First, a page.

From the upperclass group the di-
rectors selected William Muehl, Ho-
bart Taylor, Max Pearce, and Ben'-
j ain Quigg.
Miss Elizabeth Thorne was in line
for the finals, but is to be graduated
at the end of this term. She was
therefore designated an "honorafy
finalist." Prizes will be given to all
of the finalists.
The Case Club was organized by
the students for the purpose of pre-
paring and presenting legal argi'-
ments. The work of the club consists
of pyramided series of arguments
with two men on each side, so ar-
ranged that, as a culmination of each
year's work, final contests are helld
and prizes awarded winning counsel,
Stason said.

TRY OUR

CARAME LIZED
CAPPLES
9 SMiBLE
339

An emphatic proof that the women
of bomb-shelled Pearl Harbor can
help their men in striking back at
Hirohito, Miss Florence Pang, Hono-
lulu-born Chinese has given up her
studies at Michigan to work on the
Willow Run assembly line.
"I never dreamed I'd ever work on
airplanes," was Miss Pang's comment
after herfirst three weeks of training
fr 'cable rigging in the Ford bomber
plant. 'A graduate student in physical
education at the -University, Miss
Pang is trading books, for war bonds,
but hopes eventually to go back to
Honolulu to teach. Her parents still
live in Honolulu with her two sisters
and five brothers.
"Two of my brothers were working
at Pearl Harbor in December, 1941,"
explains, Miss Pang. "They worked
Monday through Saturday and had
Sunday off.but they're working Sun-
days and every day now!"
This dark-eyed, lightly - freckled

,.

Honolulu girl claims she will be glad
to get back to her home town where
the winters are mild, "nothing below
75'," and where strangers won't stop;
to stare and ask if English is spoken
in Hawaii.
"That's one of my pet peeves," said
Miss Pang with a frown. "We can
speak as much American slang as
anyone in Michigan. If people on the
mainland would only realize that
Hawaii is a part of the United States
-as 'President Roosevelt stated, 'an
integral part'."
Miss Pang lived in Honolulu until
1937 when she came to California to
study at Stockton Junior and Whit-
tier College for four years. Her last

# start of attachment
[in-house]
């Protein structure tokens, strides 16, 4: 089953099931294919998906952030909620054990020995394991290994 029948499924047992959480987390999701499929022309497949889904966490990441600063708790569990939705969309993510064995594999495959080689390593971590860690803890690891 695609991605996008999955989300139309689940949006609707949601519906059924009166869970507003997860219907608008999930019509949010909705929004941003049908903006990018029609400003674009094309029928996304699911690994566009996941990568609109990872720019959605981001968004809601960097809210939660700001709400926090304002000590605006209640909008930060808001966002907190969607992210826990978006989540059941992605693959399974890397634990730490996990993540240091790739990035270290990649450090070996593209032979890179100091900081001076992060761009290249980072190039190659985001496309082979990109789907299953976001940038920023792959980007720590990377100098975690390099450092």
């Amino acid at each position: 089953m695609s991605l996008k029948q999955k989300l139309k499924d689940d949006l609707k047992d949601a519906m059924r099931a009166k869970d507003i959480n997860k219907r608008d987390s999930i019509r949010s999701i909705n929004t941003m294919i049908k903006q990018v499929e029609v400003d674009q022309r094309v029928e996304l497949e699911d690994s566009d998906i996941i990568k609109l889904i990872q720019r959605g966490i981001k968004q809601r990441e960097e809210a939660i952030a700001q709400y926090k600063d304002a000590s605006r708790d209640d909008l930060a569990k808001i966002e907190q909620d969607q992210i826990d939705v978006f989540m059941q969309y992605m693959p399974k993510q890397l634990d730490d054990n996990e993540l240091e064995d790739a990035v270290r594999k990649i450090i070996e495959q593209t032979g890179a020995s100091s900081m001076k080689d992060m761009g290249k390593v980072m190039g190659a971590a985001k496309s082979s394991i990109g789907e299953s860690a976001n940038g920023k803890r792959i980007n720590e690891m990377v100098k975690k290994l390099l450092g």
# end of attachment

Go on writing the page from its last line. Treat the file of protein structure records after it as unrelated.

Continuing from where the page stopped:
visit home was the summer, before
war broke out, and she heard the
news of Pearl Harbor while here at
Michigan.
The people at home will be greatly
astonished when they hear about her
new job, Miss Pang believes. "But I'm
sure they will heartily approve of it,"
she added. With her two brothers
at Pearl Harbor and another in the
army she feels glad to be able to con-
tribute something.
Avukabh to Hold
Seminar Feb. 5-7
Avukah, student Zionist organiza-
tion, will hold a three-day seminar
on "The Avukah Approach to Zion-
ism," Friday, Saturday, and Sunday,
Feb. 5-7.
The program of meetings is as
follows: Feb. 5, 2:30 p.m., History
of Zionism; Feb. 6, 9:30 a.M., History
of the Avukah-Z.O.A. Conflict; 2:30
p.m., The Avukah Program; Feb. 7,
9:30 a.m., Palestine Today, and 2:30
p.m., The Future of World Jewry.
'CANNED' MILK RATIONED
CLEVELAND, Jan. 21. - (P) - A
stop-gap plan to ration evaporated
milk for infants went into effect in
greater Cleveland today with distri-
bution of 25,000 ration cards.

The Roth String Quartet will pre,
sent the first program of a three=
concert Chamber Music Festival at
8:30 p.m. today in the Main Lecture
Hall of the Rackham Building.
Sponsored by the University Musi-
cal Society, the Quartet will also play
two concerts at 2:30 p.m. and 8:30'
p.m. Saturday, in its third festival.
appearance in Ann Arbor..
The program today will include:
Quartet in D major, Op. 76, No. 5 by
Haydn; Quartet in D-flat major, 'No.
2 by Dohnanyi; Quartet in F minor
Op. 95 by Beethoven.
Previous to beginning its annual
chamber music festivals, the Quartet
appeared several times as a part of
the Choral Union Series, according
to Dr. Charles A.-Sink, president of
the University Musical Society. The
Loyal Ctizens.
DeclareStatu~s
Faculty members and students of
German birth or ancestry may aid
the war effort on the propaganda,
front by signing the "Christmas Dec
laration of Loyal Americans of Ger-
man Descent," which was recently
published in all the leading news-
papers of the country, announced Dr.
Henry Norndmeyer yesterday.-
A reproduction of the declaration is
posted on the bulletin board opposite
'the German departmental office, 204:
University Hall, listing also the sig-
natures of fifty citizens, among them
the music critic and conductor Walter
Damrosch, "Babe" Ruth; the former:
ball player, and William Shirer, the
well known war correspondent.
The Declaration, repudiating "every
thought and deed of Hitler and his
Nazis," is to be used in broadcasts to
the Axis countries.

sems

festivals, which were begun in 1941,
are part of a series offered annually
by the Quartet at colleges throughout
the country.
The Quartet is made up of four ar-
"tists, each of whom, Dr. Sink said,
is noted as a virtuoso in his own
right. The war has caused one
change in personnel, second violinist
Samuel Siegel being appointed to re-
place Rachmael Weinstock, who is
serving in the 'U.S. Army.

CARRIES.WANTED
to deliver
1 V2 to 212 hours
Six days per week
65c per hour and up
Call 23-24-1 . .. ask for Mrs. Mosher

I -

;.

LANSING,

Jan. 21-(iP)-Michi-

gan's 1943 motor vehicle license
plates, trimmed to one-twentieth the
size of regular plates as a war meas-
ure, will go on sale at the 180 branch
offices of the department of state
next Saturday morning, Secretary of
State Herman H. Dignan said today.

or

,:..:
{t
t

Hear the
Roth String Quartet
TONIGHT AND TOMORROW
AT THE RACKHAM BUILDING
EVERY NIGHT AT HOME
ON
COLUMBIA RECORDS
Yon, will find an extensive selection
of Chamber Music in stock at the

For

Your Books
at

a

I

1 A

III